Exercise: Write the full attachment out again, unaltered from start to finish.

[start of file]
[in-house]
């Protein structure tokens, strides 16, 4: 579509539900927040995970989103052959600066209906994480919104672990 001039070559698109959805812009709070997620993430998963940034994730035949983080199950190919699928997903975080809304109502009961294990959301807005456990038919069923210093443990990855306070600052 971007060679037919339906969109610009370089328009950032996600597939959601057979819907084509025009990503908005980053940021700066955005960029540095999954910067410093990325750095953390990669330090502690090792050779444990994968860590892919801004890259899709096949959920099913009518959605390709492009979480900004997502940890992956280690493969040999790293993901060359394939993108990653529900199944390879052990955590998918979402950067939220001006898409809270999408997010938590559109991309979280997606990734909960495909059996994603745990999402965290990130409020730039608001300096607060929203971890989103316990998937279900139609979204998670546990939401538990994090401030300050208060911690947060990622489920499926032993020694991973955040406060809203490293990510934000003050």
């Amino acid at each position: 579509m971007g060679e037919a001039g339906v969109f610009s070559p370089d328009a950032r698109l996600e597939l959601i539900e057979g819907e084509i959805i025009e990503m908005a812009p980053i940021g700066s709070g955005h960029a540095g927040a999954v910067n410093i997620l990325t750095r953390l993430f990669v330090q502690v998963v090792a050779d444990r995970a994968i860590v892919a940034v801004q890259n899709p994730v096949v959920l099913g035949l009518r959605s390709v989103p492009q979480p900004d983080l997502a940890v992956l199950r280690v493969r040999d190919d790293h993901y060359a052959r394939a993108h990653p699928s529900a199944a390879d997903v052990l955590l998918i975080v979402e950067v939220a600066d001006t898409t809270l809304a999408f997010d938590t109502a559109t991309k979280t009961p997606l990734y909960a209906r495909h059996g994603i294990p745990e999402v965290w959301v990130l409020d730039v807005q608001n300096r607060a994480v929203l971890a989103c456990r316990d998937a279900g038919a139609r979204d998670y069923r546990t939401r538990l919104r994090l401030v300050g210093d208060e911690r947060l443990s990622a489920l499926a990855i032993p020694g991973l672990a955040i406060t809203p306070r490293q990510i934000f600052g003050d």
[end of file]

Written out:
[in-house]
């Protein structure tokens, strides 16, 4: 579509539900927040995970989103052959600066209906994480919104672990 001039070559698109959805812009709070997620993430998963940034994730035949983080199950190919699928997903975080809304109502009961294990959301807005456990038919069923210093443990990855306070600052 971007060679037919339906969109610009370089328009950032996600597939959601057979819907084509025009990503908005980053940021700066955005960029540095999954910067410093990325750095953390990669330090502690090792050779444990994968860590892919801004890259899709096949959920099913009518959605390709492009979480900004997502940890992956280690493969040999790293993901060359394939993108990653529900199944390879052990955590998918979402950067939220001006898409809270999408997010938590559109991309979280997606990734909960495909059996994603745990999402965290990130409020730039608001300096607060929203971890989103316990998937279900139609979204998670546990939401538990994090401030300050208060911690947060990622489920499926032993020694991973955040406060809203490293990510934000003050």
């Amino acid at each position: 579509m971007g060679e037919a001039g339906v969109f610009s070559p370089d328009a950032r698109l996600e597939l959601i539900e057979g819907e084509i959805i025009e990503m908005a812009p980053i940021g700066s709070g955005h960029a540095g927040a999954v910067n410093i997620l990325t750095r953390l993430f990669v330090q502690v998963v090792a050779d444990r995970a994968i860590v892919a940034v801004q890259n899709p994730v096949v959920l099913g035949l009518r959605s390709v989103p492009q979480p900004d983080l997502a940890v992956l199950r280690v493969r040999d190919d790293h993901y060359a052959r394939a993108h990653p699928s529900a199944a390879d997903v052990l955590l998918i975080v979402e950067v939220a600066d001006t898409t809270l809304a999408f997010d938590t109502a559109t991309k979280t009961p997606l990734y909960a209906r495909h059996g994603i294990p745990e999402v965290w959301v990130l409020d730039v807005q608001n300096r607060a994480v929203l971890a989103c456990r316990d998937a279900g038919a139609r979204d998670y069923r546990t939401r538990l919104r994090l401030v300050g210093d208060e911690r947060l443990s990622a489920l499926a990855i032993p020694g991973l672990a955040i406060t809203p306070r490293q990510i934000f600052g003050d």